Section 1: The Parabola

Elementary and Intermediate Algebra: Graphs & Models (3rd Edition)

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Section 5.1 The Parabola 419 Version: Fall 2007 5.1 The Parabola In this section you will learn how to draw the graph of the quadratic function defined by the equation f ( x ) = a ( x h ) 2 + k. (1) You will quickly learn that the graph of the quadratic function is shaped like a "U" and is called a parabola . The form of the quadratic function in equation (1) is called vertex form , so named because the form easily reveals the vertex or “turning point” of the parabola. Each of the constants in the vertex form of the quadratic function plays a role. As you will soon see, the constant a controls the scaling (stretching or compressing of the parabola), the constant h controls a horizontal shift and placement of the axis of symmetry , and the constant k controls the vertical shift. Let’s begin by looking at the scaling of the quadratic. Scaling the Quadratic The graph of the basic quadratic function f ( x ) = x 2 shown in Figure 1 (a) is called a parabola . We say that the parabola in Figure 1 (a) “opens upward.” The point at (0 , 0) , the “turning point” of the parabola, is called the vertex of the parabola. We’ve tabulated a few points for reference in the table in Figure 1 (b) and then superimposed these points on the graph of f ( x ) = x 2 in Figure 1 (a). x y 5 5 f x f ( x ) = x 2 2 4 1 1 0 0 1 1 2 4 (a) A basic parabola. (b) Table of x -values and function values satisfying f ( x ) = x 2 . Figure 1. The graph of the basic parabola is a fundamental starting point. Now that we know the basic shape of the parabola determined by f ( x ) = x 2 , let’s see what happens when we scale the graph of f ( x ) = x 2 in the vertical direction. For Copyrighted material. See: 1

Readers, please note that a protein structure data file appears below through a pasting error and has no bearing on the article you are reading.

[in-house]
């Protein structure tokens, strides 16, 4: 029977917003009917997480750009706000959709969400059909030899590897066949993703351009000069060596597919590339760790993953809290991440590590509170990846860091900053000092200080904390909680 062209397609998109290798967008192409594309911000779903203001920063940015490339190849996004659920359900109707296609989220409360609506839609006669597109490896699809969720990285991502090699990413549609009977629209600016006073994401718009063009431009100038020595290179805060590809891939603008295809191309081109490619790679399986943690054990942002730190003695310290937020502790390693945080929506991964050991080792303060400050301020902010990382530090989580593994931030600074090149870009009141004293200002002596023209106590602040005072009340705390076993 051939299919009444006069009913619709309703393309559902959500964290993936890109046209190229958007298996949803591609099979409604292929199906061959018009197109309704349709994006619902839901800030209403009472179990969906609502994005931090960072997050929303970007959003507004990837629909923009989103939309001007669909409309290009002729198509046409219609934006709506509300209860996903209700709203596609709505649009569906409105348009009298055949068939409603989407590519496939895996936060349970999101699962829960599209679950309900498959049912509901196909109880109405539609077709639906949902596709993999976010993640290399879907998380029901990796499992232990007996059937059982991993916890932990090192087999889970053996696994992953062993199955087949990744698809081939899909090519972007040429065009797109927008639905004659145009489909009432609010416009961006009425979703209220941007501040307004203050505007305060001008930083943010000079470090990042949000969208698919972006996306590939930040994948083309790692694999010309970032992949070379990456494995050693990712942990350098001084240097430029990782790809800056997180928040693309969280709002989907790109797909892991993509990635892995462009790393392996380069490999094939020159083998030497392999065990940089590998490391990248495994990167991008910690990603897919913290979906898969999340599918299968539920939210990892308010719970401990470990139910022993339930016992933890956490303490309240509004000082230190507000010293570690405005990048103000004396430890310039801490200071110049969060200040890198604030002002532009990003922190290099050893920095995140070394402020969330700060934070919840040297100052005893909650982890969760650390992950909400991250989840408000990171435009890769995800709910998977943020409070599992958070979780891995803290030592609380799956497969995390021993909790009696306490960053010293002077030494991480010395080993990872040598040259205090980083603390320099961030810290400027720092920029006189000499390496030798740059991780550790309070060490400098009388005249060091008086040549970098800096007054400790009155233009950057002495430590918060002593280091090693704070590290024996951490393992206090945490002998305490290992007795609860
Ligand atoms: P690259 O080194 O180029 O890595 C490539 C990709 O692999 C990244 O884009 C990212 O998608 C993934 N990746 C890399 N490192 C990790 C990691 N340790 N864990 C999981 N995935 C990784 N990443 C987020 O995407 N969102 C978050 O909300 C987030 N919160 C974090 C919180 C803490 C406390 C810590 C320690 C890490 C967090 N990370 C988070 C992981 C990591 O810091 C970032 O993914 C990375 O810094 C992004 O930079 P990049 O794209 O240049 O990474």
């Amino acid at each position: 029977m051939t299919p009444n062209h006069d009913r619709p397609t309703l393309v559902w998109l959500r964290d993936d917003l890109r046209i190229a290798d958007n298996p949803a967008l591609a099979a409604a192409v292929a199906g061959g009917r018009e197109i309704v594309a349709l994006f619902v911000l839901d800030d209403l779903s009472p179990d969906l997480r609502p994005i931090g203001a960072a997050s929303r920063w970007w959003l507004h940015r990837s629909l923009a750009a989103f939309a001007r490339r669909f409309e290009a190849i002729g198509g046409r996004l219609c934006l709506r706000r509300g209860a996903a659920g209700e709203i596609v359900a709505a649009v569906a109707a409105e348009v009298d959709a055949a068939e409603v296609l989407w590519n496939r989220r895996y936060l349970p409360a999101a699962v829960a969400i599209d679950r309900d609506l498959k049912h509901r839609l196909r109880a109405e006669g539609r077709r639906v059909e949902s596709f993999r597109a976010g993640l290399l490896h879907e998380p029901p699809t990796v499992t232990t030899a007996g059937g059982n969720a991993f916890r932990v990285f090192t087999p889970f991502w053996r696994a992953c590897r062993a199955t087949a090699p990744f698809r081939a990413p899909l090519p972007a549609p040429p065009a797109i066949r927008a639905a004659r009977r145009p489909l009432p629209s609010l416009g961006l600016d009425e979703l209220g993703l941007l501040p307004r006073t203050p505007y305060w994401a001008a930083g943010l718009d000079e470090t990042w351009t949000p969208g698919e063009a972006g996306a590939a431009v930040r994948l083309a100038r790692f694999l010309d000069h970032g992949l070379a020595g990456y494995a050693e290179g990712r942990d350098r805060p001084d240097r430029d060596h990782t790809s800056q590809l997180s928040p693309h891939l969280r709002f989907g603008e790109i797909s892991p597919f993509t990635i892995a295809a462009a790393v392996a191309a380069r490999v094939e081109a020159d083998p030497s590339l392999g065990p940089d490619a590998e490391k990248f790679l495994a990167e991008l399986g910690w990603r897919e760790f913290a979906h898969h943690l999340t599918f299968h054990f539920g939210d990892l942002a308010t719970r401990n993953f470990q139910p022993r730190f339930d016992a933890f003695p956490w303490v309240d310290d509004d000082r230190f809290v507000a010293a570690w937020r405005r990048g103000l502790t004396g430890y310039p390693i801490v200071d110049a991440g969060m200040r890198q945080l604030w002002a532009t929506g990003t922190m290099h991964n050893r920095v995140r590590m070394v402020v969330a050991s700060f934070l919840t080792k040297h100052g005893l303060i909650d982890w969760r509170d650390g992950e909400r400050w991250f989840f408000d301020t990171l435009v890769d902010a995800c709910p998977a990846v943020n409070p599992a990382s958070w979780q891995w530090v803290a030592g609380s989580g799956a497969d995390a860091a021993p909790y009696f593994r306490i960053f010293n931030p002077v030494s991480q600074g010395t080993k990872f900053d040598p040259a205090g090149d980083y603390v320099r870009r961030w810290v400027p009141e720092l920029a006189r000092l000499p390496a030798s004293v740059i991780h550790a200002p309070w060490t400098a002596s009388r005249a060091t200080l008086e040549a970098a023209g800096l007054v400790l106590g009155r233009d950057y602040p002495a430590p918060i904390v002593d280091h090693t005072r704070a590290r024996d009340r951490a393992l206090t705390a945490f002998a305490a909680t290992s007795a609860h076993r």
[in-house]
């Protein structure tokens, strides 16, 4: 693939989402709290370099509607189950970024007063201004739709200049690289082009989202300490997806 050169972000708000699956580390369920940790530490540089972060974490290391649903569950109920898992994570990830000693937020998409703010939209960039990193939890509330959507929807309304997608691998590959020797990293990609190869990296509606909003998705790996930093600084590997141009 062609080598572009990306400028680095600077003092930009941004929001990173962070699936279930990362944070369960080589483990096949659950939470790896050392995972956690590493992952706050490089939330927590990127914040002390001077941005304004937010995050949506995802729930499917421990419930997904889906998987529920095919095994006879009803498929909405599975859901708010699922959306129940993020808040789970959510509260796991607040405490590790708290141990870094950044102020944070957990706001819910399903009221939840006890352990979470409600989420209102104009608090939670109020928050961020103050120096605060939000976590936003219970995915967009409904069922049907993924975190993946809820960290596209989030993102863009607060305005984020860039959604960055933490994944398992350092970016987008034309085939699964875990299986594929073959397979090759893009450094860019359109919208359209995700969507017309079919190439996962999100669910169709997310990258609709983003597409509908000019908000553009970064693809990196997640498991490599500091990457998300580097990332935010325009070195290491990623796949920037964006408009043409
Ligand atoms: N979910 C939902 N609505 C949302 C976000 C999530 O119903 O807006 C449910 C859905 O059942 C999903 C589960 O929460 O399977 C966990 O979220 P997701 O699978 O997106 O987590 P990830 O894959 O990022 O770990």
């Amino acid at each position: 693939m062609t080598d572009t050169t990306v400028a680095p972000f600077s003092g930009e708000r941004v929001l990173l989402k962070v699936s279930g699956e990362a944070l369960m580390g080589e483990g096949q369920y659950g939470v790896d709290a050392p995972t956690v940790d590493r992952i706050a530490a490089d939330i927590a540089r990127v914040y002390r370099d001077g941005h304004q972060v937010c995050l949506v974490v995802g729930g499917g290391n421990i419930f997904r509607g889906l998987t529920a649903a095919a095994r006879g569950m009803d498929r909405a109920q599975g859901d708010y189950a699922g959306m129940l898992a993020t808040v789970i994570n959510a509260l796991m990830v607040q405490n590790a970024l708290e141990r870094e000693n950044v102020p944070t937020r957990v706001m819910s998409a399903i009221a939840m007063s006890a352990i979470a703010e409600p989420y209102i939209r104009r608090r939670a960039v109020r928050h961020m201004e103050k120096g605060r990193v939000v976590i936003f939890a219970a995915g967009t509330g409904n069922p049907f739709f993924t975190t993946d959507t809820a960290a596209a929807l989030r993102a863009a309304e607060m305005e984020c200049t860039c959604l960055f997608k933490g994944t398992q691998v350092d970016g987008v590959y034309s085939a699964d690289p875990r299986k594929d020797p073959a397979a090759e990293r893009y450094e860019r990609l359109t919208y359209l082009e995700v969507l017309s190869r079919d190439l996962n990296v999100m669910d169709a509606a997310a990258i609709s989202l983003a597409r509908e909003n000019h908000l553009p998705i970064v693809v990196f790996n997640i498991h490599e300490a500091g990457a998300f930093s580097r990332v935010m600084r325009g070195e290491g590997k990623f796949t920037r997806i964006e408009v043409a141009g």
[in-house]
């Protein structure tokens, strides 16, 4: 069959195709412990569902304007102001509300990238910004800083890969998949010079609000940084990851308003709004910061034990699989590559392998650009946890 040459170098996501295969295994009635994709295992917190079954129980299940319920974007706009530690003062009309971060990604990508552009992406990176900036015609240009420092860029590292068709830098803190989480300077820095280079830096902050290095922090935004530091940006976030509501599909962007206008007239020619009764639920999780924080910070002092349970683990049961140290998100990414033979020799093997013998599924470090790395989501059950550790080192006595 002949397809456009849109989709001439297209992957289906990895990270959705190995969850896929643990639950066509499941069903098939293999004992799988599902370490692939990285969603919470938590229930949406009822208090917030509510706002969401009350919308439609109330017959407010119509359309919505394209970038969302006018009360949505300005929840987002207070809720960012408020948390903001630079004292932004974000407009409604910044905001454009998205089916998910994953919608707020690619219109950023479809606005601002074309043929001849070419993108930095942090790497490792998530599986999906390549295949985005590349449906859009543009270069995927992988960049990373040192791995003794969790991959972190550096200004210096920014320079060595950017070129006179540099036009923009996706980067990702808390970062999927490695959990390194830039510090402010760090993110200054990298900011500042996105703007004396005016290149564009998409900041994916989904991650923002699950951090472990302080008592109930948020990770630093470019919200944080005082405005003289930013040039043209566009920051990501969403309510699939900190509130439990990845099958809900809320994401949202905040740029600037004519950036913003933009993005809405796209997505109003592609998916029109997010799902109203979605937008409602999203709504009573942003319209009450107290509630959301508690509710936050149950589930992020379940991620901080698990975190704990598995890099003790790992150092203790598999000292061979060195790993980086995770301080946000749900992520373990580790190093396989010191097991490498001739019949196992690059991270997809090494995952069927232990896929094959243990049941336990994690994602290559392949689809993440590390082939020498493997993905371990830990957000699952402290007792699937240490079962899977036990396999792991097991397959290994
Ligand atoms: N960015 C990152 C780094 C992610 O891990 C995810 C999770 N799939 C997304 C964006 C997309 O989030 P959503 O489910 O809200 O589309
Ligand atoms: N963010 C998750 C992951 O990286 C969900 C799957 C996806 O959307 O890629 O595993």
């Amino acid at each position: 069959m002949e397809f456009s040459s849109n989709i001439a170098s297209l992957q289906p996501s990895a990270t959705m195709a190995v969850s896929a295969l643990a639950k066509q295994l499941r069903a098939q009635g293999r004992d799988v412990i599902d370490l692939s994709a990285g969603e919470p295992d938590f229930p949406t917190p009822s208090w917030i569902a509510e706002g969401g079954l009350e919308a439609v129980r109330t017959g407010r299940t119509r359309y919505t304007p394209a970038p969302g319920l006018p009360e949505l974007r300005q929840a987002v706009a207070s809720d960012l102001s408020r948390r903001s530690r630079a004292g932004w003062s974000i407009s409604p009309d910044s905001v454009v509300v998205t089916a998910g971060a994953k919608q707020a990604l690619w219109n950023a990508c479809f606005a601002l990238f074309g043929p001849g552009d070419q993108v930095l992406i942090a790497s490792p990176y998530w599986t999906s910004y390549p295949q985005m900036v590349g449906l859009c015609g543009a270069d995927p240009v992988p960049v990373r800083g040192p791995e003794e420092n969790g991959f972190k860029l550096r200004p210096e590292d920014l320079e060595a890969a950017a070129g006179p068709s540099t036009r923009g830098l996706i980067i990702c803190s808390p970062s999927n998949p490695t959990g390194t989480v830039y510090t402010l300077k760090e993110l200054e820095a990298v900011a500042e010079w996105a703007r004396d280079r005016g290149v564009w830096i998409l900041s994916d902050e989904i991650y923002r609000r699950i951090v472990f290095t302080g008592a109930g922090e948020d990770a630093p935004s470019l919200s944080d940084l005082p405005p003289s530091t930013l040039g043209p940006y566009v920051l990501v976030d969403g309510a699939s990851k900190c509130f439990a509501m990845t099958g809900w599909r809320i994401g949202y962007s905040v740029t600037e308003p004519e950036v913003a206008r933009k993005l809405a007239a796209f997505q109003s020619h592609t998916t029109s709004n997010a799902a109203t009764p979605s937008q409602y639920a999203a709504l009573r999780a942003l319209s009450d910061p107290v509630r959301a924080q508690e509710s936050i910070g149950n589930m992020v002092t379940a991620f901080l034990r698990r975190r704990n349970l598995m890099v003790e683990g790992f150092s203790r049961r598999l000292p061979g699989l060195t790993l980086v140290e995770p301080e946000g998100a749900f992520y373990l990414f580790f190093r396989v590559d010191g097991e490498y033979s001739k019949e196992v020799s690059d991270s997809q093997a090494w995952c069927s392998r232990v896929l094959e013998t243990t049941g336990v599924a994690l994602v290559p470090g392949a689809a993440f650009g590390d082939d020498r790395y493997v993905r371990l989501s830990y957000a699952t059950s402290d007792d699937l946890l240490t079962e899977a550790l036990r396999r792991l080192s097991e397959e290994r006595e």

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420 Chapter 5 Quadratic Functions Version: Fall 2007 example, let’s investigate the graph of g ( x ) = 2 x 2 . The factor of 2 has a doubling effect. Note that each of the function values of g is twice the corresponding function value of f in the table in Figure 2 (b). x y 5 10 f g x f ( x ) = x 2 g ( x ) = 2 x 2 2 4 8 1 1 2 0 0 0 1 1 2 2 4 8 (a) The graphs of f and g . (b) Table of x -values and function values satisfying f ( x ) = x 2 and g ( x ) = 2 x 2 . Figure 2. A stretch by a factor of 2 in the vertical direction. When the points in the table in Figure 2 (b) are added to the coordinate system in Figure 2 (a), the resulting graph of g is stretched by a factor of two in the vertical direction. It’s as if we had put the original graph of f on a sheet of rubber graph paper, grabbed the top and bottom edges of the sheet, and then pulled each edge in the vertical direction to stretch the graph of f by a factor of two. Consequently, the graph of g ( x ) = 2 x 2 appears somewhat narrower in appearance, as seen in comparison to the graph of f ( x ) = x 2 in Figure 2 (a). Note, however, that the vertex at the origin is unaffected by this scaling.
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